What do expert witnesses need to know about the preparation and use of diagrams, models, and maps at trial?
Attorney Timothy S. Tomasik explains:
Diagrams, models and maps, have nearly the same foundation requirements as videos and photographs. Generally, diagrams, models, and maps are admissible at the sole discretion of the trial court judge if they fairly and accurately represent what they are purported to depict. United States v. Hardin, 710 f.2d 1231 (7th Cir. 1983); see also Lake County Forest Preserve Dist. v. Vernon Hills Development Corp., 85 Ill.App.3d 241 (1980). Tangible and anatomical models, like a replica heart or skeletal model, are also admissible at the discretion of the trial court. See Flanagan v. Redondo, 595 N.E.2d 1077 (Ill. App. 1992). The foundation for an anatomical model of a knee or an arm is typically the same as a photograph or videotape in that it must only be a fair and accurate depiction of a knee or arm. See Id. Notably, when the model depicts the anatomy in question, such as the Plaintiff’s knee or arm, then a stricter standard of review is required. See Id. Opposing counsel is much more likely to object to a depiction of the actual anatomy in question rather than a stock model.
This type of demonstrative evidence can be used to highlight a witness’ location at the time of an accident, belief as to what his/her property line was, or to establish the basis for an expert witness’ opinion. If the diagram is not to scale, the witness should be able to testify to a demonstrative if it fairly and accurately depicts the scene or image. However, if the diagram is to scale, then the witness must be prepared to answer the following types of questions:
– How did you prepare the diagram/model/map?
– What is the scale?
– Can you describe for the members of the jury what “to scale” means?
– Would showing the members of the jury this diagram help in explaining your investigations and opinions in this case?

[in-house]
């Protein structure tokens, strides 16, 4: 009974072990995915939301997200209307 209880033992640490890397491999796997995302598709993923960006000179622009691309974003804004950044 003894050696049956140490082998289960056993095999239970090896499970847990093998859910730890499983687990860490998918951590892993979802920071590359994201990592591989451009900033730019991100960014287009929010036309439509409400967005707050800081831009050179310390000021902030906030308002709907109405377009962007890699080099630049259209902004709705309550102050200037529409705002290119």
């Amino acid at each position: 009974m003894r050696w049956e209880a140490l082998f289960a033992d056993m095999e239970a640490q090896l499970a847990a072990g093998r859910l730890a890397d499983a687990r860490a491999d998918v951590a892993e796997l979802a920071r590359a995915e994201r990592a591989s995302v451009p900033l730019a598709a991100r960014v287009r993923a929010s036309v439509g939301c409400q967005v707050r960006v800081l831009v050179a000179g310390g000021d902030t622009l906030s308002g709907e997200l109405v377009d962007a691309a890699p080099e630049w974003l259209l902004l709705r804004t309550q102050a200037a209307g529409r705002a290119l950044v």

– Is this model (helmet, wrench, bottle, etc…) is the same or substantially similar condition as the original?
An example of expert testimony using a to-scale diagram or model is scaffold or platform design. If admitted as an expert witness under either the weaker Frye (Illinois) standard or the heightened Daubert (Federal) standards, these witnesses should be prepared to go into much more detail regarding the creation of their map/model if it is part of the basis of their opinion. See Fed. R. Evid. 702; IL. R. Evid. 702; See also Frye v. United States, 293 F. 1013 (D.C. Cir. 1923); Daubert v. Merrell Dow Pharmaceuticals, Inc., 509 U.S. 579 (1993). An engineering expert who created a to-scale diagram of a train platform must be able to testify as to his/her background in creating platform models, the scale of this particular model, and that it accurately depicts the construction of a platform. It is essential to remember that the trial court judge has discretion when admitting diagrams or models like described above as irrelevant, prejudicial, or simply not reliable. See Fed. R. Evid. 401, 403, 901.
Attorney Karen Koehler (The Velvet Hammer) will be speaking on Demonstrative Evidence and Expert Witnesses at the SEAK National Expert Witness Conference on May 3-4, 2014 in Orlando, FL.